To install sbt WSDL into your Play project, add the following lines to your
addSbtPlugin("com.typesafe.sbt" % "sbt-play-soap" % "1.2.0") // requires sbt 1.x, the last version with support for sbt 0.13.18 is 1.1.3
The plugin is automatically activated on install, and this will also cause the necessary Play SOAP client libraries to be added to your project.
There are two ways to supply WSDLs to the plugin. One is to configure a URL or set of URLs to point the compiler at. This can be done by using the
WsdlKeys.wsdlUrls in Compile += url("http://someservice.com/path?wsdl")
Notice that the setting must be in the compile scope - WSDL’s can also be compiled just for the
Test scope too.
The other is to place WSDLs in the
conf/wsdls directory for a Play project, or in
src/main/wsdl for an ordinary SBT project. You can also use both local files and urls.
sbt WSDL can generate clients to either return
scala.concurrent.Future for Scala projects, or
java.util.concurrent.CompletionStage for Java projects. If your project is a Play project, the future API will automatically be selected based on whether you enabled the
PlayScala plugin. If it’s an ordinary sbt project, it will default to
scala.concurrent.Future. This can be configured to use the Java promise using the
WsdlKeys.futureApi := WsdlKeys.PlayJavaFutureApi
By default, all WSDLs will be generated into a package structure that matches the namespace in the WSDL. For example, if you have a WSDL that defines a
targetNamespace="http://example.com/", the package that the client will be generated into will be
The package can be configured in many ways. One way is to override it globally, that is, for all WSDLs and namespaces, this can be done using the
WsdlKeys.packageName := Some("com.mycompany.example")
Additionally, individual namespaces can be configured using the
WsdlKeys.packageMappings += ("http://example.com/" -> "com.mycompany.example")
packageMappings can be used together,
packageMappings will take precedence over
The service name from the WSDL can be overridden if desired, using the
WsdlKeys.serviceName := Some("MyService")
sbt WSDL is built on top of the Apache CXF wsdl2java tool. Many of the options that it supports can also be used when you’re using sbt WSDL. To see a full list of options supported by Apache CXF, run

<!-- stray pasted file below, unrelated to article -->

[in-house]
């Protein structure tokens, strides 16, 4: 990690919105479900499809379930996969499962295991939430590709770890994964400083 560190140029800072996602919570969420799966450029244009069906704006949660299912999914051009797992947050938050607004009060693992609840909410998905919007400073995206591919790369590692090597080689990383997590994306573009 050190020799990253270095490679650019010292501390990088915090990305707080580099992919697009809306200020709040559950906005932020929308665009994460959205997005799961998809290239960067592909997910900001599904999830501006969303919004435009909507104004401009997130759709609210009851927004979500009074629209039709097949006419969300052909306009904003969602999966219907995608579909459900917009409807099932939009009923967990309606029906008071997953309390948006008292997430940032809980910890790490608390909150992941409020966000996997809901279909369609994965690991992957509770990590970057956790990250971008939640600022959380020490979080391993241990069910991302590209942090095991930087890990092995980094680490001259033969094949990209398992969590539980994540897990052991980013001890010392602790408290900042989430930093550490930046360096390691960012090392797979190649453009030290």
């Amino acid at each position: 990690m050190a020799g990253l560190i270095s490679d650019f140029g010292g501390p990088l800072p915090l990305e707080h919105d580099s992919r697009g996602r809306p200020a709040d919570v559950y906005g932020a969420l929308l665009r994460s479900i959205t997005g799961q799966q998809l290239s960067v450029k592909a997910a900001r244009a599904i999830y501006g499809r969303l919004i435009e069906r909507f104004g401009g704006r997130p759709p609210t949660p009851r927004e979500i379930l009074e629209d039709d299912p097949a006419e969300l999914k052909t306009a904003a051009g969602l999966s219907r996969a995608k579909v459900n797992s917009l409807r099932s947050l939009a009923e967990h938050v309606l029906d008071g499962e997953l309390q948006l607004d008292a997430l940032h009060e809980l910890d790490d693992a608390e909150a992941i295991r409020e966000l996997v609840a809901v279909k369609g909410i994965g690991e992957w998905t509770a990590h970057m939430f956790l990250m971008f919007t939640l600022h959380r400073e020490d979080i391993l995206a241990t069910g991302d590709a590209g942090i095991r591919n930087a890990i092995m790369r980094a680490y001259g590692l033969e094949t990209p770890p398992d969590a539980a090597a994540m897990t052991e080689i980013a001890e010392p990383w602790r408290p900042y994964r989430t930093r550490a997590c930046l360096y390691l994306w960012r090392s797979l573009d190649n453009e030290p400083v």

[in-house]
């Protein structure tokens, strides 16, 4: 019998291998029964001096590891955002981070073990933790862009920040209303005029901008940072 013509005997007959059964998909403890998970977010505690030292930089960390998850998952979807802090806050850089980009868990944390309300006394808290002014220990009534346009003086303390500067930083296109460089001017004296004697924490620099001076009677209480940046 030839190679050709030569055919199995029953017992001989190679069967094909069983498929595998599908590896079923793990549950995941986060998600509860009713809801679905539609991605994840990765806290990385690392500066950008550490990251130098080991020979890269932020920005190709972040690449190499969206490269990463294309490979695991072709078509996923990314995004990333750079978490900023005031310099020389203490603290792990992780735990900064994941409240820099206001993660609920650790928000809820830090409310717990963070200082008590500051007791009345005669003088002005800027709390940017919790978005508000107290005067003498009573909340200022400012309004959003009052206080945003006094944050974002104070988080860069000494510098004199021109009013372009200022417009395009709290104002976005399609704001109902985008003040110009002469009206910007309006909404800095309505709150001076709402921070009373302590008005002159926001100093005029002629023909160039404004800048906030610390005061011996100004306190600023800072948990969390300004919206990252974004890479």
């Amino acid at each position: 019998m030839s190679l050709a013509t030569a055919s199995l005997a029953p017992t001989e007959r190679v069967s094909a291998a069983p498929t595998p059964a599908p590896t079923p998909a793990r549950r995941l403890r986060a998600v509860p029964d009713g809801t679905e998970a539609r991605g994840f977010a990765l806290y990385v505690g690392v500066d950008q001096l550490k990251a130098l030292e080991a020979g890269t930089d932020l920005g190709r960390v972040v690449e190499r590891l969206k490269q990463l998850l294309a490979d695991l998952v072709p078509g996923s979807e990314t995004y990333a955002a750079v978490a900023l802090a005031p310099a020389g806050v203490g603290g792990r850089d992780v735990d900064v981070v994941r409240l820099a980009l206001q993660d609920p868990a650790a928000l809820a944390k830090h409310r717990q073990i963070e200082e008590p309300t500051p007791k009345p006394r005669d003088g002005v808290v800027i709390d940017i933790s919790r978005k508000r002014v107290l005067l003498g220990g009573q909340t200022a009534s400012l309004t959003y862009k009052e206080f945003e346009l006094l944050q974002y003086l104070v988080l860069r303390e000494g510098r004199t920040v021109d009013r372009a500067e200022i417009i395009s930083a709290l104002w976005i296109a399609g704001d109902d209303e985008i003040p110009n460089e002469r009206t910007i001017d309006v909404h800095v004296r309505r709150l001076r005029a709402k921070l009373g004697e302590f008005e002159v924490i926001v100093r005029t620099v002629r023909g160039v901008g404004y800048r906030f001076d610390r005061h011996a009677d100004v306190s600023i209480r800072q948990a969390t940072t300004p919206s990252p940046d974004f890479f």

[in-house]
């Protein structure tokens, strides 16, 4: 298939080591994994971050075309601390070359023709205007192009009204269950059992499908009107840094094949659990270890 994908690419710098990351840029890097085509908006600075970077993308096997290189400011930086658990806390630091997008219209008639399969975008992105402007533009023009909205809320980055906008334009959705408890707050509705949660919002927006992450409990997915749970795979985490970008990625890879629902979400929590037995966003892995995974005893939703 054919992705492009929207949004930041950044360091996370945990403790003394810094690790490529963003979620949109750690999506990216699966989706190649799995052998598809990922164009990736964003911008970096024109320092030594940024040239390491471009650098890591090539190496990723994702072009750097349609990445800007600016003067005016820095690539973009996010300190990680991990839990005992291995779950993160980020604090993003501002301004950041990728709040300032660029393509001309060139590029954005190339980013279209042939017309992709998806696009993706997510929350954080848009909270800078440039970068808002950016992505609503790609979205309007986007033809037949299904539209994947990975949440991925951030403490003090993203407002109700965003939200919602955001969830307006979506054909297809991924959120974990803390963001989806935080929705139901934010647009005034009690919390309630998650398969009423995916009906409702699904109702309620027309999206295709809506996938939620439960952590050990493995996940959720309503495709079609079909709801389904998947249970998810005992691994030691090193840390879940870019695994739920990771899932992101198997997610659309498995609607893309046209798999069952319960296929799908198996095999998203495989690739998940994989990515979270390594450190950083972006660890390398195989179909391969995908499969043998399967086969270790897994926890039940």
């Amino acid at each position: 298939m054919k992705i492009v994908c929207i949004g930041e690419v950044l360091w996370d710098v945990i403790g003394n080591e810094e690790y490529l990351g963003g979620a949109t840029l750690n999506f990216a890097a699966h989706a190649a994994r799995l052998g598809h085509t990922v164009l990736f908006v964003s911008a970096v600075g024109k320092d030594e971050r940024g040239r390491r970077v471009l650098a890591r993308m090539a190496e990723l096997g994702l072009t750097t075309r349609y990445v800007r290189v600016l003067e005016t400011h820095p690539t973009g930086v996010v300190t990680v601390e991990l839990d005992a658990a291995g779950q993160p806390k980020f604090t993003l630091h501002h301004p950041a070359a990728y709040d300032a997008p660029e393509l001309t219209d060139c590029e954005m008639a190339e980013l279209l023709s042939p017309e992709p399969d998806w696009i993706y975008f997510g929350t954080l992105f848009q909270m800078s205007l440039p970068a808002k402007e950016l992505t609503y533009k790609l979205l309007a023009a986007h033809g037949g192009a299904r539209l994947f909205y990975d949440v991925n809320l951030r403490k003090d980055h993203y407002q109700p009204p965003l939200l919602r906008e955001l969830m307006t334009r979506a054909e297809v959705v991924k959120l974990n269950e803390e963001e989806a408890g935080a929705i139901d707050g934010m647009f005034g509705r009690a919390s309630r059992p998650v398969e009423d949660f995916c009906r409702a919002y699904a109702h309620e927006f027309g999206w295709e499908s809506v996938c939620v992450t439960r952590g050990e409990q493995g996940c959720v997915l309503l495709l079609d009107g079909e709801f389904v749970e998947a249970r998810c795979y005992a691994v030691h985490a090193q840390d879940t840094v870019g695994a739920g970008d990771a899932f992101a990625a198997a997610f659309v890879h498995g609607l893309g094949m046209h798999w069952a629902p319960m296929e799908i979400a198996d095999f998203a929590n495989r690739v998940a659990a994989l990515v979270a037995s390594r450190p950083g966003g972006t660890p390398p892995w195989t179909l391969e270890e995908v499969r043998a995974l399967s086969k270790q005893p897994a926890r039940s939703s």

sbt wsdlHelp. These options can then be configured in your build by adding them to the
For example, if you the WSDL contains an operation called
sayHello, and you want this to be generated using wrapper style (that is, all the arguments to the method are passed using a single object that wraps them), you could add the following configuration:
WsdlKeys.wsdlToCodeArgs += "-bareMethods=sayHello"
In some cases you may want to have completely different configurations for different WSDL files - or you may want to use the same WSDL file to generate two different clients. This can be done using the
wsdlTasks task. By default, this task is built by combining all the settings used above, but if you override it, then the settings above will be ignored.
Each wsdl generation task that is executed is defined by the following case class:
case class WsdlTask( url: URL, futureApi: FutureApi = ScalaFutureApi, packageName: Option[String] = None, packageMappings: Map[String, String] = Map.empty, serviceName: Option[String] = None, args: Seq[String] = Nil )
Let’s say you have one WSDL on the filesystem in
src/main/wsdl/foo.wsdl, and you want it generated into the
com.example.foo package using the Scala future API, and another WSDL at
http://example.com/bar?wsdl that you want generated into the
com.example.bar package using the Java future API, then you could configure that like this:
WsdlKeys.wsdlTasks in Compile := Seq( WsdlKeys.WsdlTask((sourceDirectory.value / "wsdl" / "foo.wsdl").toURI.toURL), packageName = Some("com.example.foo") ), WsdlKeys.WsdlTask(url("http://example.com/bar?wsdl"), futureApi = WsdlKeys.PlayJavaFutureApi, packageName = Some("com.example.bar") ) )